Government needs 'stronger evidence' for public collections license proposals

Office of the Third Sector wants to be sure benefits outweigh costs before it proceeds

The Office of the Third Sector has said it needs a "stronger evidence base" that the benefits of the proposed new licensing system for public charitable collections outweigh the costs before it proceeds with the initiative.

The system, contained in the Charities Act 2006, would require organisations that fundraise in public to apply for a certificate from the commission and a permit from local authorities in whose areas they operate.

Last week, the OTS and the Charity Commission invited tenders to conduct eight months of research into the costs and benefits.

The system is likely to have financial implications for fundraising agencies and charities as well as the commission, which has already warned it will need extra funding to implement all of its new duties under the act.

"Once the research phase is completed, the resource implications will be discussed," a commission spokeswoman said.

With the successful bidder due to begin work in April and publish a report of its findings in December, the OTS expects the new system to begin operating in 2010.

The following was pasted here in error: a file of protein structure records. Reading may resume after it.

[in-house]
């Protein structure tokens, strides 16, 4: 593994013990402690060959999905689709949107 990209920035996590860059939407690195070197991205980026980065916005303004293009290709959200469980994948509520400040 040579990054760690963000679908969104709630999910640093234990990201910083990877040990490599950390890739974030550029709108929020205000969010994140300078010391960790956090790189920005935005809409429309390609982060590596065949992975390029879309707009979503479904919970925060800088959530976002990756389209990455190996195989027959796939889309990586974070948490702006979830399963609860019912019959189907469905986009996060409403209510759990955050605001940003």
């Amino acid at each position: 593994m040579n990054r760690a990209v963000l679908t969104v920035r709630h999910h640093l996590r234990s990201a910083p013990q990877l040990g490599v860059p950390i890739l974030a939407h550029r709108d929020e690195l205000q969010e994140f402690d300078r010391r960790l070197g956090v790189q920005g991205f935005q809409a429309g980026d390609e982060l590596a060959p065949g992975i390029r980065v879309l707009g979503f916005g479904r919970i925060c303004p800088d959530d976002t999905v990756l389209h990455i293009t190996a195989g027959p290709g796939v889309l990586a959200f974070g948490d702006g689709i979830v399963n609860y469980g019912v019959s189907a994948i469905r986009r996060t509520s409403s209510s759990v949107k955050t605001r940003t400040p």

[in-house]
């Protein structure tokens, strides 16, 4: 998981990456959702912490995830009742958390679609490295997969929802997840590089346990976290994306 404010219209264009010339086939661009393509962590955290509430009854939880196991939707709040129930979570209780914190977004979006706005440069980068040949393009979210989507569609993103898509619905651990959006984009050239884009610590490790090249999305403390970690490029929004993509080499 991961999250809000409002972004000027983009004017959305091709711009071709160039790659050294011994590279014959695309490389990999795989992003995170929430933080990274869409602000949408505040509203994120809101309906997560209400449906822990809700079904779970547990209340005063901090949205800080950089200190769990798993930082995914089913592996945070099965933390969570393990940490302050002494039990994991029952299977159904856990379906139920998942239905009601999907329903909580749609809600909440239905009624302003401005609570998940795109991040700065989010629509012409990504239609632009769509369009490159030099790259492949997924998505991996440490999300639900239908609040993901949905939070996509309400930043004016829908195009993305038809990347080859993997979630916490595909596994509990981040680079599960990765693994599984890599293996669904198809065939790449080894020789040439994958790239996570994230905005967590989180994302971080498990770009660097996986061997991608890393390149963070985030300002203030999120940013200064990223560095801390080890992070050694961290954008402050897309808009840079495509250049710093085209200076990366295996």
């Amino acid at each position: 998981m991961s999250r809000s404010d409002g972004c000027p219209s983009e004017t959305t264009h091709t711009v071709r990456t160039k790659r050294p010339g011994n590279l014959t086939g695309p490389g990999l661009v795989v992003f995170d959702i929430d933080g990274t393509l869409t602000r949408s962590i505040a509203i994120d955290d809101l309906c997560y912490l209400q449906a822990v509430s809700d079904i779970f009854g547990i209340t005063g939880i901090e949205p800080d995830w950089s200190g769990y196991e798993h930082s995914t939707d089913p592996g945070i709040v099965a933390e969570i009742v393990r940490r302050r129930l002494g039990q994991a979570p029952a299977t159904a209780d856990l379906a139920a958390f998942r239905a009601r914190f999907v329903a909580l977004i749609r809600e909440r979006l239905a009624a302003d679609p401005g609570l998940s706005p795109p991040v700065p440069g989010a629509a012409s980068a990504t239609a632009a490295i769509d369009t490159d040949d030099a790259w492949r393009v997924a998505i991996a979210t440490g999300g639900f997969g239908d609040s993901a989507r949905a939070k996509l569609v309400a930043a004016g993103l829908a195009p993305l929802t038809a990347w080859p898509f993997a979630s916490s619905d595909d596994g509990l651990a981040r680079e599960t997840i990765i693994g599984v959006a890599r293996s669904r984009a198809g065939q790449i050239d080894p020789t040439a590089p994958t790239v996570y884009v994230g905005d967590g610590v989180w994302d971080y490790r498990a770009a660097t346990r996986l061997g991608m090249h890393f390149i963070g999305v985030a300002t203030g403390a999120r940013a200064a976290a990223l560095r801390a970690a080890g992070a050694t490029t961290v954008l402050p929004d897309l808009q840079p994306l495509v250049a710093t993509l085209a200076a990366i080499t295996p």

However, an OTS spokeswoman said: "Before we proceed with implementation, we need a stronger evidence base to be confident that the benefits of the new system will outweigh the costs. That is why we are going to do further research."

Public charitable collections, which include door-to-door and street fundraising, are currently controlled by local authorities, except in London, where they are the responsibility of the police. The new system is designed to unify the situation in England.

The research project, which will be managed jointly by the OTS and the commission, will involve collecting the views of local authorities as well as of fundraising organisations.

Megan Pacey, director of policy and campaigns at the Institute of Fundraising, said she would wait for details from the OTS proposals on how the new system would work before commenting on the likely implications for charities. "As always with these things, the devil is in the detail and at the moment it's not clear," she said.


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